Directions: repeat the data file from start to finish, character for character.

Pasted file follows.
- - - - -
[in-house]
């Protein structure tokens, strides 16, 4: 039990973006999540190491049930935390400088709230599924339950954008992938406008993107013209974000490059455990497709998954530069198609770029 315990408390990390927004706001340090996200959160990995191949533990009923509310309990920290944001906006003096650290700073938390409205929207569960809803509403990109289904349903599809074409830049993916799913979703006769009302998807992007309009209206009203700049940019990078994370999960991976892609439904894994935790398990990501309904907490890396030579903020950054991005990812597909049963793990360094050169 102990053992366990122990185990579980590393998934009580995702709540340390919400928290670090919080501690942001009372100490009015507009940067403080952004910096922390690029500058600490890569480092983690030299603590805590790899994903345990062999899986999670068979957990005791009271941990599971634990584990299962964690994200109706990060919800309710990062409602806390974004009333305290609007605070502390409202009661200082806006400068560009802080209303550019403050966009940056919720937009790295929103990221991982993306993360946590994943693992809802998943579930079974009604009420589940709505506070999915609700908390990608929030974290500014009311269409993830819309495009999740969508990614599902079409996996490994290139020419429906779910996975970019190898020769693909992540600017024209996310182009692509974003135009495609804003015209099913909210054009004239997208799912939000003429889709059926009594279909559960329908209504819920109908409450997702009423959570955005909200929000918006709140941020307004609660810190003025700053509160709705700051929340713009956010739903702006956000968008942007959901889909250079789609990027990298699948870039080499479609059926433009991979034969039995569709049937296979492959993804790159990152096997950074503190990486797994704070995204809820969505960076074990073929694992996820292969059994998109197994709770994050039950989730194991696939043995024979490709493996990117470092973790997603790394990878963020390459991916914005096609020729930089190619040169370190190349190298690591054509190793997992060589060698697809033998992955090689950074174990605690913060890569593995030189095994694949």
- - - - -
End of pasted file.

[in-house]
């Protein structure tokens, strides 16, 4: 039990973006999540190491049930935390400088709230599924339950954008992938406008993107013209974000490059455990497709998954530069198609770029 315990408390990390927004706001340090996200959160990995191949533990009923509310309990920290944001906006003096650290700073938390409205929207569960809803509403990109289904349903599809074409830049993916799913979703006769009302998807992007309009209206009203700049940019990078994370999960991976892609439904894994935790398990990501309904907490890396030579903020950054991005990812597909049963793990360094050169 102990053992366990122990185990579980590393998934009580995702709540340390919400928290670090919080501690942001009372100490009015507009940067403080952004910096922390690029500058600490890569480092983690030299603590805590790899994903345990062999899986999670068979957990005791009271941990599971634990584990299962964690994200109706990060919800309710990062409602806390974004009333305290609007605070502390409202009661200082806006400068560009802080209303550019403050966009940056919720937009790295929103990221991982993306993360946590994943693992809802998943579930079974009604009420589940709505506070999915609700908390990608929030974290500014009311269409993830819309495009999740969508990614599902079409996996490994290139020419429906779910996975970019190898020769693909992540600017024209996310182009692509974003135009495609804003015209099913909210054009004239997208799912939000003429889709059926009594279909559960329908209504819920109908409450997702009423959570955005909200929000918006709140941020307004609660810190003025700053509160709705700051929340713009956010739903702006956000968008942007959901889909250079789609990027990298699948870039080499479609059926433009991979034969039995569709049937296979492959993804790159990152096997950074503190990486797994704070995204809820969505960076074990073929694992996820292969059994998109197994709770994050039950989730194991696939043995024979490709493996990117470092973790997603790394990878963020390459991916914005096609020729930089190619040169370190190349190298690591054509190793997992060589060698697809033998992955090689950074174990605690913060890569593995030189095994694949």